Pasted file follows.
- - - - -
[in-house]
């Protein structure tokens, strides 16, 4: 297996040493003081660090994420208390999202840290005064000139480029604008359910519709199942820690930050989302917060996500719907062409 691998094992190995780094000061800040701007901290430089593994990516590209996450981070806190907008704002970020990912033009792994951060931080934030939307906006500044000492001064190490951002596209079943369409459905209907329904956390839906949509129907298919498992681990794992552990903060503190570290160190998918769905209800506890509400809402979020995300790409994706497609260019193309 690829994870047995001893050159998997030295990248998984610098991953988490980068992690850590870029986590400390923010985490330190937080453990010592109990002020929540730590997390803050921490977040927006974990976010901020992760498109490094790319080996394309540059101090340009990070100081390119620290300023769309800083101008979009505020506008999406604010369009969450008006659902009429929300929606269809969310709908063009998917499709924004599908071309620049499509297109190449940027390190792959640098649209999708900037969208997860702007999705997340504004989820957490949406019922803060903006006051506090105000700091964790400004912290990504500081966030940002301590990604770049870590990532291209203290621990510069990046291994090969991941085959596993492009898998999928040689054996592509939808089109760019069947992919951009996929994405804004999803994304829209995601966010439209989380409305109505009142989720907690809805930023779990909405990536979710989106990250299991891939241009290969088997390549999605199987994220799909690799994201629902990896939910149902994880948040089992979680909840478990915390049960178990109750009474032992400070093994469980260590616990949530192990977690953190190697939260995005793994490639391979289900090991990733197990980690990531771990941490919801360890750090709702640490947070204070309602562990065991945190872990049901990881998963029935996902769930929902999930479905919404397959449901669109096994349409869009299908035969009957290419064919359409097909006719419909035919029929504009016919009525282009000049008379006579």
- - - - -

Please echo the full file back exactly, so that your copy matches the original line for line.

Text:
[in-house]
């Protein structure tokens, strides 16, 4: 297996040493003081660090994420208390999202840290005064000139480029604008359910519709199942820690930050989302917060996500719907062409 691998094992190995780094000061800040701007901290430089593994990516590209996450981070806190907008704002970020990912033009792994951060931080934030939307906006500044000492001064190490951002596209079943369409459905209907329904956390839906949509129907298919498992681990794992552990903060503190570290160190998918769905209800506890509400809402979020995300790409994706497609260019193309 690829994870047995001893050159998997030295990248998984610098991953988490980068992690850590870029986590400390923010985490330190937080453990010592109990002020929540730590997390803050921490977040927006974990976010901020992760498109490094790319080996394309540059101090340009990070100081390119620290300023769309800083101008979009505020506008999406604010369009969450008006659902009429929300929606269809969310709908063009998917499709924004599908071309620049499509297109190449940027390190792959640098649209999708900037969208997860702007999705997340504004989820957490949406019922803060903006006051506090105000700091964790400004912290990504500081966030940002301590990604770049870590990532291209203290621990510069990046291994090969991941085959596993492009898998999928040689054996592509939808089109760019069947992919951009996929994405804004999803994304829209995601966010439209989380409305109505009142989720907690809805930023779990909405990536979710989106990250299991891939241009290969088997390549999605199987994220799909690799994201629902990896939910149902994880948040089992979680909840478990915390049960178990109750009474032992400070093994469980260590616990949530192990977690953190190697939260995005793994490639391979289900090991990733197990980690990531771990941490919801360890750090709702640490947070204070309602562990065991945190872990049901990881998963029935996902769930929902999930479905919404397959449901669109096994349409869009299908035969009957290419064919359409097909006719419909035919029929504009016919009525282009000049008379006579």